Trending up: Cedric Paquette, Tampa Bay Lightning -- The 21-year-old forward, called up by the Lightning in October, notched his first NHL hat trick in the Bolts' 5-1 win over the Detroit Red Wings on Thursday night, a game that Tampa head coach Jon Cooper eyed as a good measuring stick for his young club. Paquette has four goals in his past two games, a nice outburst following a 29-game slump that has dragged on since November.
Trending down: Sidney Crosby, Pittsburgh Penguins -- Granted, Crosby is still the greatest player in the game. And yes, he’s coming back from a lower-body injury that he was likely battling through before getting some time off during the All-Star break. But No. 87 has been held off the score sheet for three straight games. What would be considered a minor blip for others is a more glaring lack of production for the prolific scorer. In Wednesday’s 4-0 shutout loss to the Washington Capitals, Crosby also lost 17 of 24 faceoffs.
Surprise of the Week: Barclay Goodrow, San Jose Sharks -- The third-liner delivered a fine effort in the Sharks' decisive 6-3 effort against the league-leading Anaheim Ducks on Thursday, finishing with a goal and an assist, as well as four hits in 14:38 in ice time. Both Goodrow and linemate James Sheppard did some quality work for the Sharks, particularly in a five-goal second period that broke the Ducks’ willpower.
Trending up: John Klingberg, Dallas Stars -- Klingberg continues to be one of the most promising rookies to watch this season, as he continues to mature on Dallas’ blue line. The 22-year-old snapped a 3-3 draw with an unassisted goal in the third period after recording an assist on Jamie Benn's power-play goal earlier in the game. With 20 points in 34 games this season, Klingberg is second among rookie defensemen in scoring behind Florida's Aaron Ekblad.
Surprise of the week: Oliver Ekman-Larsson, Arizona Coyotes -- There’s no surprise that the young Swede is among the top blueliners in the NHL, but his goal against the Toronto Maple Leafs in the Arizona Coyotes’ 3-1 win Thursday night earns him a spot in this category. Five seconds into the third period, Ekman-Larsson sailed an innocuous shot from his own blue line and caught Toronto’s Jonathan Bernier by surprise, knotting the game at 1 (shorthanded, no less) in the most Leafs-esque thing to happen this week.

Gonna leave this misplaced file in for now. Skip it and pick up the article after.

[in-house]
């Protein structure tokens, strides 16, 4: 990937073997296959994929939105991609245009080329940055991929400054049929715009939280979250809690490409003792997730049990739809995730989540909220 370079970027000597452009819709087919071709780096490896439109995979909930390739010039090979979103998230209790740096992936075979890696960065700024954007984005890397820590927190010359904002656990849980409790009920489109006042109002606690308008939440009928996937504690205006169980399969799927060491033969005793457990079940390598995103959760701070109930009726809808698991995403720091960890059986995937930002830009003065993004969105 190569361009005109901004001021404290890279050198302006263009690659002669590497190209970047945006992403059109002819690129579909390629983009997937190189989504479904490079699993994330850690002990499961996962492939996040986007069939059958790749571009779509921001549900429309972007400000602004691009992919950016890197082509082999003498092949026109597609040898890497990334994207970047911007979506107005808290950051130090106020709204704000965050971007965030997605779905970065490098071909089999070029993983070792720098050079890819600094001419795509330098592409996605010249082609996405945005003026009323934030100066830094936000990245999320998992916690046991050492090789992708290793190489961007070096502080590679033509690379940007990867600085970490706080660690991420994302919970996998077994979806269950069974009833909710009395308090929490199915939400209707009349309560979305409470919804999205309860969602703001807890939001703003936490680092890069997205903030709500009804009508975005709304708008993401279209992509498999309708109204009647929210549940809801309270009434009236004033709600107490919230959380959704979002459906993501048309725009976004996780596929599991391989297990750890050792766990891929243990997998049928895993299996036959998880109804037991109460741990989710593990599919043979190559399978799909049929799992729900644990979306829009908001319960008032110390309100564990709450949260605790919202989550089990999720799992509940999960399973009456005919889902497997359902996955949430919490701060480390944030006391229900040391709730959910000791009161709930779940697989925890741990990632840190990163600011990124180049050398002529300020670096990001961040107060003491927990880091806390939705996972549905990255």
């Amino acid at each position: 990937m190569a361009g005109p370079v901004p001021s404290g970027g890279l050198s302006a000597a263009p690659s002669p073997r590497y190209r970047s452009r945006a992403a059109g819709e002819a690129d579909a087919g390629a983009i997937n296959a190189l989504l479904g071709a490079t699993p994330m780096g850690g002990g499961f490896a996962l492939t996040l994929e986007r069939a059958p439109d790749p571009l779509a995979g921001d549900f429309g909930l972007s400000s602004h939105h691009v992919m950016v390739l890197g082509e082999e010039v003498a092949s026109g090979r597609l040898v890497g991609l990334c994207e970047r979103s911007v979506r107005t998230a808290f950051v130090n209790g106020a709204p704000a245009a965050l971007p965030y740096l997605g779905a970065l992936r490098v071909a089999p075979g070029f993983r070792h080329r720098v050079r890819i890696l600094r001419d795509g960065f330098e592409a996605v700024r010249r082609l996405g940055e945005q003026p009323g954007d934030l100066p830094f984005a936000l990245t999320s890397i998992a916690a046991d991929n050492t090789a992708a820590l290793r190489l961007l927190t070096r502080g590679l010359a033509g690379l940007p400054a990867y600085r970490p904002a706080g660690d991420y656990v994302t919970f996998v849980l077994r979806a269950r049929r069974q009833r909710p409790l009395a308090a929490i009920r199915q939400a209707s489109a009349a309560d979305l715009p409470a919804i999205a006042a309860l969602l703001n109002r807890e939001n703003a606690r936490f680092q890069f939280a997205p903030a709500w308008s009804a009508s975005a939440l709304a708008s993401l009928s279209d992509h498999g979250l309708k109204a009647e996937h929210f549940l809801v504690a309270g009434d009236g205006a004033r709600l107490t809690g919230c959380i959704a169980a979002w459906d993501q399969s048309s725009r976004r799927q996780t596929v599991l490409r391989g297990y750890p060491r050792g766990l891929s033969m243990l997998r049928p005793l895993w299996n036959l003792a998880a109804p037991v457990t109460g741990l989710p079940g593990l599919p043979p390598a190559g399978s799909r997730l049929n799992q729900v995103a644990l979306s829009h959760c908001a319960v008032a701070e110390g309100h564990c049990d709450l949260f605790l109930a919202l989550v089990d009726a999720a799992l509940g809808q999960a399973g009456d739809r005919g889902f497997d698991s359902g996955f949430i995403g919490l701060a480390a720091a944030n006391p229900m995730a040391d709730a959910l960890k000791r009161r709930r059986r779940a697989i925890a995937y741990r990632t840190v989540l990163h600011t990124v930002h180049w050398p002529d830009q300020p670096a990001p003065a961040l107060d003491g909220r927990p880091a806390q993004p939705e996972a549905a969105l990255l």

Trending up: Carey Price, Montreal Canadiens -- Price continues to assert his dominance against the New York Rangers, recording his sixth career shutout against the Blueshirts on Thursday at Madison Square Garden. Price turned away all 24 shots faced in a rematch of last year’s Eastern Conference finals for his third shutout of the season. Makes you wonder how things might have worked out differently had Price been healthy for that series last spring ...
Trending down: Ilya Bryzgalov, Anaheim Ducks -- With so much to like about the way the league-leading Ducks are playing these days, goaltending remains a major concern, and Bryzgalov does not seem to be the answer. In his fourth start of the season, Bryz was pulled in the second period after coughing up six goals on 25 shots. That leaves him with a 1-3-0 record this season and an unsightly .832 save percentage and 4.68 goals-against average.
Surprise of the week: Devan Dubnyk, Minnesota Wild -- We will admit that, like Bryzgalov in Anaheim, we have been skeptical that Dubnyk is the answer in net for the Minnesota Wild. But credit is due to the lanky netminder, who posted his second shutout since being acquired by general manager Chuck Fletcher. Most recently, Dubnyk blanked the Calgary Flames in Minny’s 1-0 victory, stopping all 30 shots he faced. If the Wild’s luck is going to turn, Dubnyk will have to continue playing a major role between the pipes.
Sidney Crosby, Steven Stamkos, John Tavares and an abundance of other young phenoms all rose through the junior hockey ranks before becoming NHL stars, with league executives and scouts mining the Ontario Hockey League, Quebec Major Junior Hockey League and the Western Hockey League for the best prospects in North America.
Recently, however, a collection of class-action lawsuits filed against the CHL in three Canadian provinces in which they have head offices, could threaten the top feeder league's very infrastructure with allegations that the CHL has violated labor laws in the treatment of its athletes.
The crux of the lawsuit, for which there is a class certification hearing in February, is that these players -- the vast majority of whom range from ages 16 to 20 years old -- are employees of their teams and deserve to be making a minimum wage. The CHL, however, contends that the players are instead "student athletes" who are guaranteed certain educational benefits and small weekly stipends.
According to the original complaint filed in October, obtained by ESPN.com, the suit alleges that the CHL contracts "violate the rights of the players under the Applicable Employment Standards Legislation with respect to minimum wages, vacation pay, holiday pay and overtime pay."
"The players are entitled to be compensated at statutory minimum hourly wage rates in the Province or State where the Player was employed for back wages, and back overtime pay, and back holiday pay and back vacation pay," the complaint states.